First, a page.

Meanwhile, while we’re working through this recovery, this is a good time to configure a sound survival strategy for the next time the economy turns south. Here are some things that you can do:
- Create a capital reserve fund. How you set this up will depend to some extent on the structure of your company. Your accountant can advise you how to go, but your objective will be stashing cash from your current operations so you will have it for a rainy day. Six months’ operating expenses is a common goal, but how big your safety net is, I guess, depends on the size of the jump. The money should go into a CD, a T-bill, a money market account or something else that is liquid. Don’t worry about appreciation or interest income from this type of investment; just keep up with inflation. Forget about the NASDAQ or the NYSE; this is not a speculative investment.
- Arrange for a line of credit at a time when cash is flowing and you don’t really need to borrow. Developing a relationship with your banker when things are good is much easier and cheaper than climbing the same hill when business stinks. You are creating a history of your banking, a source of supply that you’ll need later.
- Establishing credit this way with a bank will help keep your business in good financial shape. Financial reporting is how the bank tells how you’re doing. Gee, what an idea; you know, I ought to have that information all the time. Sometimes I have thought I was doing great, but never seemed to have enough cash. Check your receivables — it’s in the report. Before we promise a job for a certain start date, we always check our resources. This reserve account is a resource, and checking it is just as important. Your business is the engine, and operating capital is the gas and oil. A periodic look at your credit preparedness and reserve accounts relative to your size and potential needs is equally as important.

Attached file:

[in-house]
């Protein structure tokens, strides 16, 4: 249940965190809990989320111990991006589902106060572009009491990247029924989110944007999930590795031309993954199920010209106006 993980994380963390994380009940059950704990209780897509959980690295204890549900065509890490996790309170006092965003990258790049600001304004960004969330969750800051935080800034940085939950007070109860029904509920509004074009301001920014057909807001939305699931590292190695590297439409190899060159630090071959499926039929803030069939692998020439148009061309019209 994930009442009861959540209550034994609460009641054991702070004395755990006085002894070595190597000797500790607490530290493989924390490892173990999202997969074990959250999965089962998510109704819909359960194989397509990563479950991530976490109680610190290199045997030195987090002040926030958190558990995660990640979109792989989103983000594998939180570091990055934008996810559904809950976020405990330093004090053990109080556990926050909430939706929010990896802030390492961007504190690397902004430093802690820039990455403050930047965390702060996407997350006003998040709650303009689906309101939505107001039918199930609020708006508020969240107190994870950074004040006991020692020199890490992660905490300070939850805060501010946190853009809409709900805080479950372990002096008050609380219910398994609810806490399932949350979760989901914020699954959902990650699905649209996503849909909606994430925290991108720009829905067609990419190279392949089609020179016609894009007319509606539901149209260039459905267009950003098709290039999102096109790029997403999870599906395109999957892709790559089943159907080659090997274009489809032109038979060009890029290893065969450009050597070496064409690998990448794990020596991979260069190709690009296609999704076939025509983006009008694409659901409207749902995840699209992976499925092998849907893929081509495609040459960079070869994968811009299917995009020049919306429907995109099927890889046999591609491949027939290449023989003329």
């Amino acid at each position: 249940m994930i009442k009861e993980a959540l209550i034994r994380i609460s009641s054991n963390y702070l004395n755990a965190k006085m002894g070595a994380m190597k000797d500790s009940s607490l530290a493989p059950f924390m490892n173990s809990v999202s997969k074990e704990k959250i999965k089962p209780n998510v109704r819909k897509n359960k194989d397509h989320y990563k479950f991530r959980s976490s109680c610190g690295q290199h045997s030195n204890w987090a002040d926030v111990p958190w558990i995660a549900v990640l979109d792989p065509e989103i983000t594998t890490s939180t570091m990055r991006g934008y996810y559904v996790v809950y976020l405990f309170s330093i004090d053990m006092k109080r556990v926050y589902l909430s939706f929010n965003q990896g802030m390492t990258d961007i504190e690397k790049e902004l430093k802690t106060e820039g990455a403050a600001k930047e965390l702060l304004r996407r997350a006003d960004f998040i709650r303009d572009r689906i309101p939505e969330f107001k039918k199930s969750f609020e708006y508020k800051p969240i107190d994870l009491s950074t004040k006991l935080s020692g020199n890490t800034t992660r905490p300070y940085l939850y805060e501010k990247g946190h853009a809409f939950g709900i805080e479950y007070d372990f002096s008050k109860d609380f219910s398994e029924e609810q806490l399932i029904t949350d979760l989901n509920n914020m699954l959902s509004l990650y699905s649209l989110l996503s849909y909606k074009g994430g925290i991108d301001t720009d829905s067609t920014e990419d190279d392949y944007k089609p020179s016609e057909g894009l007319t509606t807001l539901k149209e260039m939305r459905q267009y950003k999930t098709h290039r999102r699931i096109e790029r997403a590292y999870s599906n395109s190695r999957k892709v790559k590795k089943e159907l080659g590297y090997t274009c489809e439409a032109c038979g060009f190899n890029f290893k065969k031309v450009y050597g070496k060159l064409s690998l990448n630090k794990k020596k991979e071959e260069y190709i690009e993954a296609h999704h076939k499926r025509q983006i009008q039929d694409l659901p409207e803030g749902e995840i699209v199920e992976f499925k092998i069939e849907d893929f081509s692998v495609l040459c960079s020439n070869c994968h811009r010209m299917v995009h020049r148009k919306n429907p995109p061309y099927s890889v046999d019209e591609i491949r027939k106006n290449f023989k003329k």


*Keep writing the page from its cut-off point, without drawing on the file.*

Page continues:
Believe it or not, it’s just as easy to go broke in good times as in bad times. Many companies have “hit the wall” right after having a great year on paper, paying out a lot of profits and then waking up to find the gate open and the horse gone.
The best management practices are those that control costs when you have good volume. They increase profits and provide the wherewithal for reserves. Stay on top of what’s going on in the industry, whether you remodel part of the time or all of the time.
The NAHB Remodelors™ Council is a great source of information on good management practices, and a place you can find peer comments and assistance, contractor to contractor. This is the one place where you can find all of the tools you need to help keep the phones and the hammers making the noises they’re supposed to.
For more information, e-mail Therese Crahan or call her at 800-368-5242 x8211.
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